Wisp: a Story of Hope
Zana Fraillon & Grahame Baker-Smith
(Orchard Books)

One evening, a Wisp of air  floats in a refugee camp. A little boy called Idris notices it and with his help, the Wisp visits inhabitants of the camp, helping them to remember life before the camp. Out of those memories, Hope grows once again. But what about Idris, who knows nothing beyond the camp? This  is a powerful, heart-wrenching tale, which highlights how camps dehumanise refugees and how vital it is for people to hold on to who they are, where they come from, and never let go of Hope. Fraillon has created a story in tone with her novels while making the theme accessible to a much younger audience, which is greatly aided by Baker-Smith’s artwork. Much is left unsaid, told in the stunning pictures, conveying both the darkness of the camp and the magic of memories. Baker-Smith’s play with light and air are truly breath-taking. An important story, superbly told.


The Lost Book
Margarita Surnaite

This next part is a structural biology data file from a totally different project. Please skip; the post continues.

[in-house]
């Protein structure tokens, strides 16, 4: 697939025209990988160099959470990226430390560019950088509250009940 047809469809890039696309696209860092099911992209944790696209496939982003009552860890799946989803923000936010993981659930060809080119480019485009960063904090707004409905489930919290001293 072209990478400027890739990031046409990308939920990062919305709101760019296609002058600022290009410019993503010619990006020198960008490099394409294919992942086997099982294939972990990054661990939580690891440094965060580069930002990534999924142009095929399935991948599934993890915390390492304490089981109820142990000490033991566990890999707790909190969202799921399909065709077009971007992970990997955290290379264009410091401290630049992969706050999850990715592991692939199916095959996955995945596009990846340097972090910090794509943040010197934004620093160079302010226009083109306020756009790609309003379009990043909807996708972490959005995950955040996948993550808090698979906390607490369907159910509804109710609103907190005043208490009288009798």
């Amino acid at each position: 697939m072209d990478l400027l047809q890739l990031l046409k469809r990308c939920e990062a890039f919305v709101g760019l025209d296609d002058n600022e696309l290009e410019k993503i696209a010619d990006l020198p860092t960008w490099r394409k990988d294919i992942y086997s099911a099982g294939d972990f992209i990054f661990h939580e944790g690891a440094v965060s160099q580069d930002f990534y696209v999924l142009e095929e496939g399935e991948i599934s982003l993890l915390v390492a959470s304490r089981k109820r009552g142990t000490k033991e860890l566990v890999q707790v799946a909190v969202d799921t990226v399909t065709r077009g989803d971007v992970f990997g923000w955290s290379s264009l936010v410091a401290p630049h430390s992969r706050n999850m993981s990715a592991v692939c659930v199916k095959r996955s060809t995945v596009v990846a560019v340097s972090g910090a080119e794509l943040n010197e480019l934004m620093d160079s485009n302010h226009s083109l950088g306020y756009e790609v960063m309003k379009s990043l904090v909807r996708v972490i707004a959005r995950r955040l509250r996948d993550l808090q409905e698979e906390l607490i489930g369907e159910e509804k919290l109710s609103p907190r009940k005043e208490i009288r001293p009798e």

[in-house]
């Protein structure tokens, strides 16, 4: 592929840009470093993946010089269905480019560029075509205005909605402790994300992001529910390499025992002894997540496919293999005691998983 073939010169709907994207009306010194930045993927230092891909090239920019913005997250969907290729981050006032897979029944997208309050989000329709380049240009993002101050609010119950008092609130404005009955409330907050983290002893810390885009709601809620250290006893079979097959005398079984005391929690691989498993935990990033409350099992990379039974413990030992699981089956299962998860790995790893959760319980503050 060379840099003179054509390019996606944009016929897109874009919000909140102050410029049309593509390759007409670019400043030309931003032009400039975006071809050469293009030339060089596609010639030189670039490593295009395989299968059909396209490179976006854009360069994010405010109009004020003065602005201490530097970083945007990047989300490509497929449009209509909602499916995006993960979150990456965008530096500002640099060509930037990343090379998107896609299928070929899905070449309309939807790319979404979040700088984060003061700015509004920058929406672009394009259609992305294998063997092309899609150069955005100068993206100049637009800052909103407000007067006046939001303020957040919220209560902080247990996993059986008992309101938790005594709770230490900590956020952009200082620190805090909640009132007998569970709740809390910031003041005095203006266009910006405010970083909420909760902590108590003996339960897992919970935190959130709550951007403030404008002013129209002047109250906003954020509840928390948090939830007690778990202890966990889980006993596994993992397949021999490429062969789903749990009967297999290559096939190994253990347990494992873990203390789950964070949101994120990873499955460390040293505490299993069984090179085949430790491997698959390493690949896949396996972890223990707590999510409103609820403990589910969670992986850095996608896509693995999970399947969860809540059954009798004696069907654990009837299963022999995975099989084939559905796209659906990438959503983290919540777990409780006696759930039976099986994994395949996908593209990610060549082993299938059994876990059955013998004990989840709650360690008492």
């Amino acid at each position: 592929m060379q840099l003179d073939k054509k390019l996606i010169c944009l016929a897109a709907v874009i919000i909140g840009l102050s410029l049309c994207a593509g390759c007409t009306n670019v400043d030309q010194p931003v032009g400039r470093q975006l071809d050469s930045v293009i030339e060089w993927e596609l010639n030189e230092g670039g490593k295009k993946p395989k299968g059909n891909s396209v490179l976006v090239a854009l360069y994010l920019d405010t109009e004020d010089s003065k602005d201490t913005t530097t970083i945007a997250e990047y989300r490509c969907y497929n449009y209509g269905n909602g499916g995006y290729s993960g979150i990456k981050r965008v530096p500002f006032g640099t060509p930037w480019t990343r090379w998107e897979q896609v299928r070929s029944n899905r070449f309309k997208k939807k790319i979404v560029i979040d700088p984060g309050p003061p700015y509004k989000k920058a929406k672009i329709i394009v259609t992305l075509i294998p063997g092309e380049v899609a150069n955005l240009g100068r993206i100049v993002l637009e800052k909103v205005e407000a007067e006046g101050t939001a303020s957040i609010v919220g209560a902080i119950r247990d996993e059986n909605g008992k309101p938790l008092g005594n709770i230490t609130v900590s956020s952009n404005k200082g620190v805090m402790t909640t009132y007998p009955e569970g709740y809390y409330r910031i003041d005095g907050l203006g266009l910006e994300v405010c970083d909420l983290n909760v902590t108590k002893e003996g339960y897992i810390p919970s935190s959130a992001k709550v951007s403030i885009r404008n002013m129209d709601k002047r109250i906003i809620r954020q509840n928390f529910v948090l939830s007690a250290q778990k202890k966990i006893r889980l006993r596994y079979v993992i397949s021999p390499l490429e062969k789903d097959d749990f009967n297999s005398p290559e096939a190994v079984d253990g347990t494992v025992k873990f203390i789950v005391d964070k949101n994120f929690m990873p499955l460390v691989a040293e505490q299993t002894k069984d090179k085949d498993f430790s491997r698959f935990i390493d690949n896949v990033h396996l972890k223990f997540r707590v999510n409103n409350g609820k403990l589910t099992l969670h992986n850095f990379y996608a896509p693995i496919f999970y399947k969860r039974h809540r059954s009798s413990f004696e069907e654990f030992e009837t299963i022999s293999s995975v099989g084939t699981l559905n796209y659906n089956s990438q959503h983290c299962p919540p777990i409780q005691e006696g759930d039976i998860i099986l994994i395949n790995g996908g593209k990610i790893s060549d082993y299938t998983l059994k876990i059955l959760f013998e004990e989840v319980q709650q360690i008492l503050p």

(Andersen Press)

Henry the rabbit lives in a world where books are everywhere and everyone loves reading; except him. When he finds a lost book, looking for its owner leads him to a world opposite to his: there is not one book in sight and people are glued to screens instead. How will he find his way home?
Using a great mix of panels and full-bleed spreads, this is a lovely tale of the power of stories and their ability to unite people. Yet it also offers a stern warning as to what happens if we let technology take over, offering a peek into an almost dystopian book-free version of our world. This message is undoubtedly aimed at the adult co-reader: the little girl’s dad being shown constantly on his phone is very effective. Soft lines and colours as well as a happy ending ensure that this story does not feel ominous to its young readers however, focusing instead on the joy books bring.
A début well worth looking out for!